Then I’ve gone on hikes regularly with folks who want to get out hiking. … You’re focused on hiking and then there’s an end goal and you can reach that goal. It’s exciting and really fun. The kids, you can see them physically lighten up. They’re not focused on their daily grind. They can just focus on something else for a hot minute. Then of course, with the one-on-one mentorship role, we’ll go out for lunches to discuss what’s going on in their life. I can provide feedback or just talk about things and go back and forth, and do things like if they need to go get an ID, we can work that in so I can take them to the DMV to go do that. Or if they need to go to Walmart to pick things up, or go get clothes for an interview, or talk about interviewing and what they’re nervous about. Maybe work through those things or what next steps should look like, or what are their goals and what are some actions we can take today toward those goals, and stuff like that.
How important is it for homeless youth to have this kind of support in their lives?
I think it’s extremely important, actually. There’s the Big Brothers Big Sisters [nonprofit organization] that gets involved at younger age, but this is where we get involved when there’s been serious trauma. [We’re] really supporting those kids who are actually experiencing homelessness, and giving them a hand up when they’re at an age where they’re wanting it and they’re really wanting to move on to that next step of life, and showing them. I think the younger and earlier you can get in and influence them, and help them get on track and get the help they need to get to their next goals, to the next step of life — of course, the earlier you can influence, the better trajectory we can put these folks on and connecting them up with skills to get jobs to be functioning members of society.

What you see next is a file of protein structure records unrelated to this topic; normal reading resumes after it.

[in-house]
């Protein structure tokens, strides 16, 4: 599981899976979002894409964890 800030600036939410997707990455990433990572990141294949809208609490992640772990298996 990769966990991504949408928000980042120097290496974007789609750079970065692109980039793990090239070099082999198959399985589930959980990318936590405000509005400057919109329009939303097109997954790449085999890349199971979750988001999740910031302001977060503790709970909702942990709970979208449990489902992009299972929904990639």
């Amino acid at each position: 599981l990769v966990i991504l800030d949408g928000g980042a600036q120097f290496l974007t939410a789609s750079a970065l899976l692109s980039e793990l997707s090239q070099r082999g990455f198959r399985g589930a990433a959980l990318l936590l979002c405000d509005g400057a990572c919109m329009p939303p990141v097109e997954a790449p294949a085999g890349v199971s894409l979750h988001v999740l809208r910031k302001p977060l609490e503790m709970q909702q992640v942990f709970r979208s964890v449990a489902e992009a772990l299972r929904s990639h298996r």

What’s been the most rewarding part of your work?
I think the most rewarding part has been being able to provide a place for kids to really relax. I’ve done camping with just a couple kids before and they’re like “Oh my gosh, just to be out in nature for awhile and not worry about all this other stuff.” It also gives a chance for them to really let go of their stress. You can also talk about things, sprinkle it in with that fun, so it’s not as stressful talking about maybe, “How do we get to the next step?” We can sprinkle it in. Also, to see them enjoying things when you normally see them stressed out and coming and going and worried about things, that is really nice and heartwarming. The hiking has been really enjoyable.